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Addressing common challenges in parent support groups

As a support group leader, you know that sometimes your group can be challenging. Whether it’s a difficult member or a sensitive topic, there are strategies that successful leaders have come to rely on.

Challenge: The “stuck” group

Groups sometimes get locked on a topic or issue, unable to move through it. Parent groups with members who are experiencing trauma, such as an allegation of abuse or neglect or a placement disruption, can sometimes get mired in those situations. It’s common for one family’s painful experience to engulf the group for several meetings.

Three steps toward resolution

  • Vent. Allow the individuals to take time to vent at the first meeting after the initial crisis.
  • Problem solve. Take time during the second meeting to work through the issues involved. The group can offer solutions to the situation.
  • Seek outside help. By the third meeting, pull those individuals aside and suggest that they find some outside assistance to help them manage the situation. Address the situation in a way that is both empathetic and directive: “You have been struggling with that for a while now and it’s really beyond the scope of what I can help you with. I think it is time for you to seek the help of an outside professional.”

The group is there to help individuals, but it also has a larger purpose and should be allowed to move forward toward its broader goals.

Challenge: Managing personalities

The first step to managing all personalities within the group is to establish clear, mutually agreed-upon ground rules—sometimes called group agreements—from the beginning. Have those group agreements visible at each meeting. Some groups will have the ground rules printed at the top of their sign-in sheet as a reminder and an indication of agreement as each member signs in. You can find more information about group agreements in the AdoptUSKids article, 4 Keys to Effective Meeting Facilitation for Support Group Leaders.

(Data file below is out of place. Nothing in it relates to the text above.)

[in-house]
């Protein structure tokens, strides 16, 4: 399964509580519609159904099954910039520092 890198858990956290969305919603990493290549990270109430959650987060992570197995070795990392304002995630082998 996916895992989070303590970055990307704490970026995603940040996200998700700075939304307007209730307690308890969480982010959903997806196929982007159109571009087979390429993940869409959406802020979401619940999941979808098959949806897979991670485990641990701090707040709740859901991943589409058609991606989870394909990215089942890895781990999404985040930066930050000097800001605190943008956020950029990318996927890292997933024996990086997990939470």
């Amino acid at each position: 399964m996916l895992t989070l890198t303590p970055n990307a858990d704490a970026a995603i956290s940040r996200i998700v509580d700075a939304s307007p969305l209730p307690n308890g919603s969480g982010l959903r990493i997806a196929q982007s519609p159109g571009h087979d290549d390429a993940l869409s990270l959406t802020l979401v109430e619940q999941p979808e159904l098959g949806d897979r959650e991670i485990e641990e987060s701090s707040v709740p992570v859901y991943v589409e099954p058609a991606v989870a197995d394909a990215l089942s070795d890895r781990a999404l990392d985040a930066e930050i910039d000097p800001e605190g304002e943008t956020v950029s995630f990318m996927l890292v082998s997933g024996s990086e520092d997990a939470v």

There are several personality types that typically pose challenges in groups.

The side-talker

Some people have a hard time focusing when others are talking and will chat with neighbors or make commentary to others around them. There are several effective strategies you can use in reining in those distracting side conversations:

  • Establish a group norm of using a talking stick or other talisman to indicate who has the floor.
  • Establish a light-hearted group norm of “one diva, one mic” that all agree and know they can cite when needed.
  • If you are standing, you might move to where the side conversation is happening, and put a gentle hand on the shoulder as a quiet signal. Make sure you know if the person has any triggers related to touch.
  • When the side conversations are predictably between certain members, try sitting between them in the circle.
  • If it keeps happening, talk to the people participating before the meeting. You could sit across from them and establish a signal to let them know to stop.

The over-talker

Some people come to groups because they really need a place to be heard and validated. When this results in them taking over the conversation, you want to be understanding in your approach.

  • Pull the member aside before or after the group and ask if they need some one-on-one time.
  • Give them some ideas about how they can self-monitor.
  • Establish a quiet signal with them in advance if they find it challenging to self-monitor.

One support group member who acknowledged that she struggled with this issue developed her own strategy. Naming it “3 then me,” she would let three other people talk before she would talk again. To remind herself, she would move pens or pencils one at a time as other people spoke.

The negative Nelly

There is no surer way to sabotage a support group than to allow it to become stuck in negativity. People come to support groups looking for hope, strategies, and solutions to difficult situations. The successful leader will work diligently to ensure that the group is that source and cut off the negativity.